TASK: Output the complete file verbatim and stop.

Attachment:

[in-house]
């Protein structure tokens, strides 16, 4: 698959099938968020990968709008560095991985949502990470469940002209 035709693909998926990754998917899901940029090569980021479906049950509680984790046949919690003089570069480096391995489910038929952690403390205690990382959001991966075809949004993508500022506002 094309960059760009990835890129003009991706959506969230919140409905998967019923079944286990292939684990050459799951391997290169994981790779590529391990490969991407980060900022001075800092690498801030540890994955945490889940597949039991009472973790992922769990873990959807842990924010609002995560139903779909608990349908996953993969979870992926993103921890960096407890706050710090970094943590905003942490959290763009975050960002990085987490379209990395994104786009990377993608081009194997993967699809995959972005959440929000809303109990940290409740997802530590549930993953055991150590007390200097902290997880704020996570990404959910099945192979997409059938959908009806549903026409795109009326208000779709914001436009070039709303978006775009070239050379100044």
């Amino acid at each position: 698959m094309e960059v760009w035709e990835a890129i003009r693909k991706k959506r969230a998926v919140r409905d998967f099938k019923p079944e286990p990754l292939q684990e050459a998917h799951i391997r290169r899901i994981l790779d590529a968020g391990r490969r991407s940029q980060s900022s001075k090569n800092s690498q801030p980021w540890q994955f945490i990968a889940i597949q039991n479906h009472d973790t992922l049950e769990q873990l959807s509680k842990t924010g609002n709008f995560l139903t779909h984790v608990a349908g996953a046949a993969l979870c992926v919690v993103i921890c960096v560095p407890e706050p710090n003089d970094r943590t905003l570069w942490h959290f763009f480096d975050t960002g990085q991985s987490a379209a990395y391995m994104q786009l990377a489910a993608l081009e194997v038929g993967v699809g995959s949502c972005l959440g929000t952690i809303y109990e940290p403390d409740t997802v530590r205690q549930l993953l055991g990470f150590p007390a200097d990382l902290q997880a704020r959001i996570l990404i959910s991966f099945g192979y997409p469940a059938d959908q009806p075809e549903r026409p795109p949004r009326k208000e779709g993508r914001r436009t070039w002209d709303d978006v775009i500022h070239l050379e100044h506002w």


[in-house]
């Protein structure tokens, strides 16, 4: 698959099938968020990968709008560095991985949502990470469940002209 035709693909998926990754998917899901940029090569980021479906049950509680984790046949919690003089570069480096391995489910038929952690403390205690990382959001991966075809949004993508500022506002 094309960059760009990835890129003009991706959506969230919140409905998967019923079944286990292939684990050459799951391997290169994981790779590529391990490969991407980060900022001075800092690498801030540890994955945490889940597949039991009472973790992922769990873990959807842990924010609002995560139903779909608990349908996953993969979870992926993103921890960096407890706050710090970094943590905003942490959290763009975050960002990085987490379209990395994104786009990377993608081009194997993967699809995959972005959440929000809303109990940290409740997802530590549930993953055991150590007390200097902290997880704020996570990404959910099945192979997409059938959908009806549903026409795109009326208000779709914001436009070039709303978006775009070239050379100044």
């Amino acid at each position: 698959m094309e960059v760009w035709e990835a890129i003009r693909k991706k959506r969230a998926v919140r409905d998967f099938k019923p079944e286990p990754l292939q684990e050459a998917h799951i391997r290169r899901i994981l790779d590529a968020g391990r490969r991407s940029q980060s900022s001075k090569n800092s690498q801030p980021w540890q994955f945490i990968a889940i597949q039991n479906h009472d973790t992922l049950e769990q873990l959807s509680k842990t924010g609002n709008f995560l139903t779909h984790v608990a349908g996953a046949a993969l979870c992926v919690v993103i921890c960096v560095p407890e706050p710090n003089d970094r943590t905003l570069w942490h959290f763009f480096d975050t960002g990085q991985s987490a379209a990395y391995m994104q786009l990377a489910a993608l081009e194997v038929g993967v699809g995959s949502c972005l959440g929000t952690i809303y109990e940290p403390d409740t997802v530590r205690q549930l993953l055991g990470f150590p007390a200097d990382l902290q997880a704020r959001i996570l990404i959910s991966f099945g192979y997409p469940a059938d959908q009806p075809e549903r026409p795109p949004r009326k208000e779709g993508r914001r436009t070039w002209d709303d978006v775009i500022h070239l050379e100044h506002w």